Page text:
TAHOE/TRUCKEE - Copious snowfall in November and December has been sufficient to sustain regional ski resorts through a recent spate of dry weather, officials said this week.
The early snowfall has created a large snowpack base, meaning that much of the region's terrain has stayed open and the ski lifts have continued to spin in advance of Presidents Day weekend, the last big holiday weekend for the resorts.
"It's been exponentially better than last year," said Jenny Kendrick, spokeswoman for Alpine Meadows, on Wednesday. "We had one of our best days of the year just last weekend."
Kendrick said additional snowfall of approximately 4 to 5 inches last Thursday helped generate enough interest to attract more skiers and snowboarders to the resort.
Amelia Richmond, spokeswoman for Squaw Valley - owned by the same company as Alpine - said new snow always motivates the drive-up clientele from the Central Valley and Bay Area.
"The conditions are great right now," Richmond said. "The groomers are fast, there's a little powder and you have some spring-like conditions with some soft snow."
Peter Avedschmidt, director of sales and marketing for Sugar Bowl Ski Resort atop Donner Summit, said the mid-season employee layoffs that occurred last winter throughout the region have been avoided thus far.
"The year is going well, especially compared to last year," he said. "We have a ton of groomers open and a great base."
The base at the lower elevations of the resort measures at 61 inches while maintaining 128 inches at the top.
Private ski resorts are reluctant to release numbers such as actual ski visitors per day and per month in the interest of maintaining an edge in an extremely competitive business, but other indicators are available. For instance, Kendrick said occupancy levels for lodging facilities around Alpine and Squaw demonstrate almost all beds are sold out for the holiday weekend.
"We are almost sold out for the Presidents weekend and for the entire week - just a few rooms left," Kendrick said. "And we are nearly sold out at The Village at Squaw, at least 80 percent occupancy, every single day for the entire month of February. We have officially set a record for February - the best February The Village at Squaw has ever had on the books."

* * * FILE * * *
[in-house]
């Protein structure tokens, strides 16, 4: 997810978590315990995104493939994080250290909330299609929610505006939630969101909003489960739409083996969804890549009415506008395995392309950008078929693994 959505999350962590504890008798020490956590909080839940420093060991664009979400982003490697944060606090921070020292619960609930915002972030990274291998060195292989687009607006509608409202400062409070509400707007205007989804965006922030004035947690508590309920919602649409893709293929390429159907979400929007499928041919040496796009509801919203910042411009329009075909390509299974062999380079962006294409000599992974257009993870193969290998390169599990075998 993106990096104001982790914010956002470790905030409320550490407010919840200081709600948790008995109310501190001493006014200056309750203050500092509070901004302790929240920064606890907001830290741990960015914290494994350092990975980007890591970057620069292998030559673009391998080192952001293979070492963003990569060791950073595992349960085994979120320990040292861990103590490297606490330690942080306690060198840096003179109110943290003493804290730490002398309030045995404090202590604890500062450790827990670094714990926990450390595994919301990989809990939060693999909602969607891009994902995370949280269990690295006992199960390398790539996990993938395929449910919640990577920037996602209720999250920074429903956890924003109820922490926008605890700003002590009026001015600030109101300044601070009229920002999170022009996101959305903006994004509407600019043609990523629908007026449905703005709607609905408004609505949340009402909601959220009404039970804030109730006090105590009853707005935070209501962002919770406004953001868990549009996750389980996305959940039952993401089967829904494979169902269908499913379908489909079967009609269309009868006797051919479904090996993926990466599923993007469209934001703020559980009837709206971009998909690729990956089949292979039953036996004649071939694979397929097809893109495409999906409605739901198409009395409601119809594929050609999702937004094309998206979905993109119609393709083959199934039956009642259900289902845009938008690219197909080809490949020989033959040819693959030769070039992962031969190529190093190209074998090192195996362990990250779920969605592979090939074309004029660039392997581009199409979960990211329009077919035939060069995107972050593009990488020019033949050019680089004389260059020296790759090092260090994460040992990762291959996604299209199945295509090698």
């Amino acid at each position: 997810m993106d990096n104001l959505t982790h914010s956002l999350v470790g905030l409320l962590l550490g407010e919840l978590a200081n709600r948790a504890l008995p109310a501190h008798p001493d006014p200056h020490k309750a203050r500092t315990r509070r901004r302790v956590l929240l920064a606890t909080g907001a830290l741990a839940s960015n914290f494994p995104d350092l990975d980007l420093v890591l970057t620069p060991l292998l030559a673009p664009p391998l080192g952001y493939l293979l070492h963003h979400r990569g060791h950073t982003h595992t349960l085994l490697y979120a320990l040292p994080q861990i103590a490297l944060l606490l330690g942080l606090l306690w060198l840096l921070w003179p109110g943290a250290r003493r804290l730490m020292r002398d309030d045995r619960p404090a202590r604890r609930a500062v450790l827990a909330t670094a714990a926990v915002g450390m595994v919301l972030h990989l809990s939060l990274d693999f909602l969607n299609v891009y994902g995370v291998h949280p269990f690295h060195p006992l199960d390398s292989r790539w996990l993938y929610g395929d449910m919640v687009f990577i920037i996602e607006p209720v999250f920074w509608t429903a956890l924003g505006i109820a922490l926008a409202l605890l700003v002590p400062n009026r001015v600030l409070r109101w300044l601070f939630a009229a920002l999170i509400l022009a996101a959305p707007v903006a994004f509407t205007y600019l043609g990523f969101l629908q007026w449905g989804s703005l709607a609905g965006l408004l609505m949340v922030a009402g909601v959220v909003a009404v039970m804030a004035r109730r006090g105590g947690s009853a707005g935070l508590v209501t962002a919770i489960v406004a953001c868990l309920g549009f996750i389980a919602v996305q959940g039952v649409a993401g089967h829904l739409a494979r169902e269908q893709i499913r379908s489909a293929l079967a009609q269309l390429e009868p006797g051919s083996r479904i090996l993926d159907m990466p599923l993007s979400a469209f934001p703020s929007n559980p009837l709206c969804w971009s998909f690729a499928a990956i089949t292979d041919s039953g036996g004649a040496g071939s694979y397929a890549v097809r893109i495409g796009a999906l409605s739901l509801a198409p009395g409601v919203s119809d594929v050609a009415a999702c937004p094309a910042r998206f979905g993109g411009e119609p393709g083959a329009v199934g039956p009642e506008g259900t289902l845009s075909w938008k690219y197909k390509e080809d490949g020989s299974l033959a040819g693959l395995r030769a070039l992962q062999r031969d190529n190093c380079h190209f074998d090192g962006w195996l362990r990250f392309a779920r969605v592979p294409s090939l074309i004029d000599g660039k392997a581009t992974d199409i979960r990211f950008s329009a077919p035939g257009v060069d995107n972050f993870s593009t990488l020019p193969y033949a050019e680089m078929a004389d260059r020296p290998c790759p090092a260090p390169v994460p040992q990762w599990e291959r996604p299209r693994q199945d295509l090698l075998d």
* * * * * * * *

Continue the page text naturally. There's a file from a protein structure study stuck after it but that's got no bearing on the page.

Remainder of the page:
Squaw Valley reported its second-snowiest Christmas in its history, and the New Year's holiday weekend saw the resorts flourish in terms of the amount of skiers.
Avedschmidt said Sugar Bowl sustains interest and high levels of skiers through April, typically witnessing a busy March.
Richmond said February and March can offer the most snow for resorts and that groups of people still frequent the resorts up until the early spring.
"That is what we expect to see this year," Richmond said.
Last winter was a terrible year for ski resorts at Lake Tahoe, as dry weather prevailed from early October until Valentine's Day.
Many resorts created snow in order to open a few runs, but most had to cut back on temporary employees by January due to the low demand.
This year, storms in December and November created a large sturdy base that has lasted throughout an exceedingly dry January.
Richmond, Kendrick and Avedschmidt all acknowledged fresh snow would be extremely beneficial to all the resorts.
"We just take it one day at a time," Avedschmidt said.
Kendrick said the positive part of dry weather is that sunny days, warm temperatures and groomed runs attract a certain clientele. It also makes it easy for those who live outside the region to make the drive unimpeded by treacherous road conditions.
Nevertheless, some skiers and snowboarders live for powder, as the soft snow can reduce the consequences for falling, making recreators more adventurous. Powder days also open up terrain off the groomed runs - for instance, amid the tree groves and outside the designated areas.
- Sun Managing Editor Kevin MacMillan contributed to this report.